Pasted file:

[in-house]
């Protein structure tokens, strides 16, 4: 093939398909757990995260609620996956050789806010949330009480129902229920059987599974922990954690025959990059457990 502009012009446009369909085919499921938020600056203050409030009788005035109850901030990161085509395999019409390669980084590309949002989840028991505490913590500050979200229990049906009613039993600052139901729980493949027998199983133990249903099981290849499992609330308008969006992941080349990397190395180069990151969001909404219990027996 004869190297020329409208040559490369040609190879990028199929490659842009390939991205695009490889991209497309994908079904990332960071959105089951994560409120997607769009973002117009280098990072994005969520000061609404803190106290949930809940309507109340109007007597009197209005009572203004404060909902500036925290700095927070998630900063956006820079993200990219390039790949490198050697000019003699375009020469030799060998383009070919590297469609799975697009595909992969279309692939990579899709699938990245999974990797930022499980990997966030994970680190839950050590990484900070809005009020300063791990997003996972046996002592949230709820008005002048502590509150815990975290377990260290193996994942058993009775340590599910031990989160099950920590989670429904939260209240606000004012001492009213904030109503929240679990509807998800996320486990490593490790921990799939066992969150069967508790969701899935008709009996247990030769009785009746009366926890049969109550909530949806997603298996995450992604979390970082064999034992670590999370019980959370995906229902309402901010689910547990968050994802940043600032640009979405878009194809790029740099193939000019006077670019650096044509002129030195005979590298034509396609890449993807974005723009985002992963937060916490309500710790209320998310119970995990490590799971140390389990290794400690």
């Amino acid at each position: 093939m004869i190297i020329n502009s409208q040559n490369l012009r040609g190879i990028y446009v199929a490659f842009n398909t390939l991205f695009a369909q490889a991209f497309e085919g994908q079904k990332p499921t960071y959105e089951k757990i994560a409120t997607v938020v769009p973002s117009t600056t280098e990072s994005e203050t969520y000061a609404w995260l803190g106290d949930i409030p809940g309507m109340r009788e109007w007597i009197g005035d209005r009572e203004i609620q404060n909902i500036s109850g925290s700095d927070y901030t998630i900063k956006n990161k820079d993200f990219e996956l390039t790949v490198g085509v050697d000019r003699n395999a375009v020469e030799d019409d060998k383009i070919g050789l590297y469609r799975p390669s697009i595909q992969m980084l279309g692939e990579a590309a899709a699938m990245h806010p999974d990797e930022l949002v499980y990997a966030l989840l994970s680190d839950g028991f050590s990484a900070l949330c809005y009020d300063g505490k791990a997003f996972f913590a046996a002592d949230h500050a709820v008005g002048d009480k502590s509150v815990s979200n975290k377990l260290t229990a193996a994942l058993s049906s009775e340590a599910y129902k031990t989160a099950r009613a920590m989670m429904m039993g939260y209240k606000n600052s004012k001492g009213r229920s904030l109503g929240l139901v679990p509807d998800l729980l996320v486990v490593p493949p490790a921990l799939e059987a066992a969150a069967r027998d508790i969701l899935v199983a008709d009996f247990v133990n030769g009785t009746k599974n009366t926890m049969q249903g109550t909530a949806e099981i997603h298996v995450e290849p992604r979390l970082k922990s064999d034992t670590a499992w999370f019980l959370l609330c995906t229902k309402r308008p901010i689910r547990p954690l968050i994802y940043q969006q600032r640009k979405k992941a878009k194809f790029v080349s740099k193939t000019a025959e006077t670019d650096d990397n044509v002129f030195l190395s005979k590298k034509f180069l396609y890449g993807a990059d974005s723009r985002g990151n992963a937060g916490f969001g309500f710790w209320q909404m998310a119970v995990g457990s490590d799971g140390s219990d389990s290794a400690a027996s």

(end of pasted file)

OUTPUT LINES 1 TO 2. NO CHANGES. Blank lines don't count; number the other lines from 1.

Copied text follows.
[in-house]
């Protein structure tokens, strides 16, 4: 093939398909757990995260609620996956050789806010949330009480129902229920059987599974922990954690025959990059457990 502009012009446009369909085919499921938020600056203050409030009788005035109850901030990161085509395999019409390669980084590309949002989840028991505490913590500050979200229990049906009613039993600052139901729980493949027998199983133990249903099981290849499992609330308008969006992941080349990397190395180069990151969001909404219990027996 004869190297020329409208040559490369040609190879990028199929490659842009390939991205695009490889991209497309994908079904990332960071959105089951994560409120997607769009973002117009280098990072994005969520000061609404803190106290949930809940309507109340109007007597009197209005009572203004404060909902500036925290700095927070998630900063956006820079993200990219390039790949490198050697000019003699375009020469030799060998383009070919590297469609799975697009595909992969279309692939990579899709699938990245999974990797930022499980990997966030994970680190839950050590990484900070809005009020300063791990997003996972046996002592949230709820008005002048502590509150815990975290377990260290193996994942058993009775340590599910031990989160099950920590989670429904939260209240606000004012001492009213904030109503929240679990509807998800996320486990490593490790921990799939066992969150069967508790969701899935008709009996247990030769009785009746009366926890049969109550909530949806997603298996995450992604979390970082064999034992670590999370019980959370995906229902309402901010689910547990968050994802940043600032640009979405878009194809790029740099193939000019006077670019650096044509002129030195005979590298034509396609890449993807974005723009985002992963937060916490309500710790209320998310119970995990490590799971140390389990290794400690």